Maybe so, but Penhall's recent elevation from CHiPs cadet to Erik Estrada's riding partner is something of an ill wind for co-star Tom Reilly, 23. After replacing former CHiPs star Larry Wilcox this season, Reilly was busted for alleged drug possession (a single Quaalude) last December. His fortunes further declined due to reported on-set friction between CHiPs honcho Estrada, 34, and Reilly's entourage. Reilly's troubles mean more exposure for Penhall. "Bruce is a team player," says Erik. "You don't find many young actors like that. They're too busy trying to become overnight sensations."
Penhall's prominence certainly was hard-won, though he was born in Newport Beach, Calif. with racing in his blood. His wealthy father, Leroy, owned a large demolition company and "raced everything—motorcycles, Indy-type cars, flat-bottomed boats, prop planes and finally F-86 jets," Penhall recalls. Bruce himself began to race cycles at 12 and turned pro at 16. Then came the family tragedy that marked his life. Returning from a 1975 vacation at Mammoth Lakes ski resort, Penhall's parents were killed when their private plane (the family once owned 10 jets) crashed on takeoff. "No one knows what happened," says Bruce. "I woke up every morning crying, wondering what I would do without them." After he, his brother and sister scattered their parents' ashes over the ocean off Newport Beach, Penhall made a resolution. "I decided," he says, "that I wanted to win the world motorcycle championship as a memorial to them." He lived in Birmingham, England, a hotbed of the sport, for five years to accomplish his goal.
The garage at his $350,000 Manhattan Beach bachelor home is crammed with cycle trophies, but women apparently find the 5'8", 145-pound Penhall just as racy when he's standing still. His girlfriends include actress Kim Richards, 18, once the daughter in ABC's Nanny and the Professor, Terry McQueen, 23 (Steve's daughter), and Little House's Melissa Gilbert, soon 19. "I look at him and say, 'You're so stupid, you could hurt yourself,' " admits Melissa, who is concerned about Bruce's plans to race his speedboat off Miami this month. "But he's very determined, stubborn and strong. If he wants to be the best, he'll be the best."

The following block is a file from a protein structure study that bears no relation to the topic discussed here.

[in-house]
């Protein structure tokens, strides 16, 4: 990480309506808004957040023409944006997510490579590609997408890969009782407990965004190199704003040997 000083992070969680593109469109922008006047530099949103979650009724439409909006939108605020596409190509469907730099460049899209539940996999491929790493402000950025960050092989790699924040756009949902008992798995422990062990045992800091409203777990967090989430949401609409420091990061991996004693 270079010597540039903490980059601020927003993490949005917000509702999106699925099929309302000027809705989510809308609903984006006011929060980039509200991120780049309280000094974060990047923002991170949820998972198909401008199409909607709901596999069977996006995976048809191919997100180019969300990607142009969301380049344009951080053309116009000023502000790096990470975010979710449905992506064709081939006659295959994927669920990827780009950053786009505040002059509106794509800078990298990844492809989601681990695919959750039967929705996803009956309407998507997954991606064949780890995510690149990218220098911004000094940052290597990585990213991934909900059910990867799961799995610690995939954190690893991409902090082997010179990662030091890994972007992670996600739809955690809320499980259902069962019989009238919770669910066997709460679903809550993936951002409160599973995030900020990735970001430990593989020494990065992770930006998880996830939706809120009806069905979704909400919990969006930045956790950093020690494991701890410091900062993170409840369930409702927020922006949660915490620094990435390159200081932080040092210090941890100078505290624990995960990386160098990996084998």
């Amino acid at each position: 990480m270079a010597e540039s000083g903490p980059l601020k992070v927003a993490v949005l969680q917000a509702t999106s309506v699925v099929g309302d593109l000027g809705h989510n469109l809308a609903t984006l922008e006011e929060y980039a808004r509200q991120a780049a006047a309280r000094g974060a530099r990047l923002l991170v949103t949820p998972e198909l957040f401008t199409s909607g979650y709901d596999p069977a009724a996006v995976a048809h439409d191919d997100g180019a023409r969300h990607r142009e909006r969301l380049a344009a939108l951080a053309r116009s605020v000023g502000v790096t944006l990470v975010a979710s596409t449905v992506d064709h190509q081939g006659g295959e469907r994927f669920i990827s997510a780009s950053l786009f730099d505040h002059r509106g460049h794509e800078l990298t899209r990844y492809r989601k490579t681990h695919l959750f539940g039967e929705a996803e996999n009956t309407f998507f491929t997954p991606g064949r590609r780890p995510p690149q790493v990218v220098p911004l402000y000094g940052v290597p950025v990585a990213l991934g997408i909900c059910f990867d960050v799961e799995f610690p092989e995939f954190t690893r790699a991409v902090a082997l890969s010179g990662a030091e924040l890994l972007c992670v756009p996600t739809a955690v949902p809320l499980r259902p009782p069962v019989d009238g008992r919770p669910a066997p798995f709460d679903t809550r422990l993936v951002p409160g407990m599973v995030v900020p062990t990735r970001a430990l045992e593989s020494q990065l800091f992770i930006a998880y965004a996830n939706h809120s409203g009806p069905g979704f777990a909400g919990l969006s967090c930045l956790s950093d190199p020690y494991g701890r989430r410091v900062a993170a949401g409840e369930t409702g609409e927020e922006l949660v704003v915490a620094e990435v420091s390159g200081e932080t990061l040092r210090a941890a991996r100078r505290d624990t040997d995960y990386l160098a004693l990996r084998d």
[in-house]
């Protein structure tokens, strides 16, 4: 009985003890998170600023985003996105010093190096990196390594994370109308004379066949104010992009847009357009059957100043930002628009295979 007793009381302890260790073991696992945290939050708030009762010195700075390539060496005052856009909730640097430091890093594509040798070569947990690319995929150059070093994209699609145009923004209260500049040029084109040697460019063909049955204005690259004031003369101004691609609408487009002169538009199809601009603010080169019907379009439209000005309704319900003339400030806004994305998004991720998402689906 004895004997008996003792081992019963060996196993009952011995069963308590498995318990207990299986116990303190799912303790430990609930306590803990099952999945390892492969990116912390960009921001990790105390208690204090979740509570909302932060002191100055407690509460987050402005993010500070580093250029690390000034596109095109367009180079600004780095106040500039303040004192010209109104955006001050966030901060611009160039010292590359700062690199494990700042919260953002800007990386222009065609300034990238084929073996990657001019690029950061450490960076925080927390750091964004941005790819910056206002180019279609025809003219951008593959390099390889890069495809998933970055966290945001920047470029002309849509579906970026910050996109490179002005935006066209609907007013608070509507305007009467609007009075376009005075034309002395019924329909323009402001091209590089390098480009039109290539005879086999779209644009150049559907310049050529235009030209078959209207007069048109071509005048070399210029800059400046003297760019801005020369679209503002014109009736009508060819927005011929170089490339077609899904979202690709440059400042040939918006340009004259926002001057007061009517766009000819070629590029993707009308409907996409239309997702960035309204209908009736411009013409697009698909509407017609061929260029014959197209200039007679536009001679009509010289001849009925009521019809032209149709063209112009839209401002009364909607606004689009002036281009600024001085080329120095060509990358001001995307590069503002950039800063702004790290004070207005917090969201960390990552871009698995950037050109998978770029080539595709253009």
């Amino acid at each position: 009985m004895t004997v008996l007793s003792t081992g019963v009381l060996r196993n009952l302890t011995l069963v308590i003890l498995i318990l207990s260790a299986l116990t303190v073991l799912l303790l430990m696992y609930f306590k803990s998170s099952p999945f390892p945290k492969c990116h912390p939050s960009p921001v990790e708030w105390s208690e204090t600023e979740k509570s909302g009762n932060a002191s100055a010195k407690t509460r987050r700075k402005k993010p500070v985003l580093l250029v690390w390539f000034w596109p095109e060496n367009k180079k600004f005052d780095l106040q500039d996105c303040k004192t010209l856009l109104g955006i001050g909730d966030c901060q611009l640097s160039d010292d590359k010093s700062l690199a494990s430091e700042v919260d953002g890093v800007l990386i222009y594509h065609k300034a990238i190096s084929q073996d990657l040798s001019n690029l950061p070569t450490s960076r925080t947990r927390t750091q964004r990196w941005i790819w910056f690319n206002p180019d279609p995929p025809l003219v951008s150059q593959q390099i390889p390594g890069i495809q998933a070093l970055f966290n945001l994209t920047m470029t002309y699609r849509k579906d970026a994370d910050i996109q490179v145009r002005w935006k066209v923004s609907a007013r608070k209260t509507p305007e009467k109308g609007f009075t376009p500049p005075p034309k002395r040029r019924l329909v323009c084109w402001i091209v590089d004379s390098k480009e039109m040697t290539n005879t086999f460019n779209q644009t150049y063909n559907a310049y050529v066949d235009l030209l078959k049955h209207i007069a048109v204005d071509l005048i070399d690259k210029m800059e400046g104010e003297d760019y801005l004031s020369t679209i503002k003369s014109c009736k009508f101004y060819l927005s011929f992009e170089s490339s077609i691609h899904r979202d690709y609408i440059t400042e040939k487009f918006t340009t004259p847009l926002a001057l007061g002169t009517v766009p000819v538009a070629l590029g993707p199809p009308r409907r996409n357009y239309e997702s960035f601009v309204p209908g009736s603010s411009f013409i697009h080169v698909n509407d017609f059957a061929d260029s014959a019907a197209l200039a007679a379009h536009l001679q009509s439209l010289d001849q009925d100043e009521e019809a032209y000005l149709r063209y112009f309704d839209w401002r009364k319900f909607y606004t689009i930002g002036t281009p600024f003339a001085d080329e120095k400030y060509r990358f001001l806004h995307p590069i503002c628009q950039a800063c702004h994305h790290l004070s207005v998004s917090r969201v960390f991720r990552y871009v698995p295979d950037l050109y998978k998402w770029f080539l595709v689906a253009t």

Even as an actor. Penhall has hired two acting coaches and will take singing and dancing lessons during CHiPs' summer hiatus. "He's devoted his life to it," says Melissa. "Acting's not like racing, which he knows he can win." Penhall isn't plagued by doubts about his prospects. "I'm hard-working and easy to get along with," Bruce grins. "And besides—I'm a terrible loser."
The road to Hollywood success is clogged with fast-lane types, but seldom has L.A. run up against a hard charger like Bruce Penhall. At 25, his clean-cut features make him look, as one observer puts it, "like a new, improved Robert Redford." He already is a millionaire who can indulge his latest passion—offshore powerboat racing in a handcrafted $375,000 machine expected to reach 120 mph—or buy a black BMW 635 and have it performance-tuned and reassembled for a mere $65,000. Two years ago he also became the first American in 44 years to win the World Speedway motorcycle racing championship, a title he successfully defended last year. After all that, Penhall may be the only one who doesn't see his role on NBC's cycle cop show CHiPs as anticlimactic. "I felt that I couldn't do much more with motorcycle racing," says Bruce, whose TV contract bars biker competitions. "CHiPs is like a breath of fresh air."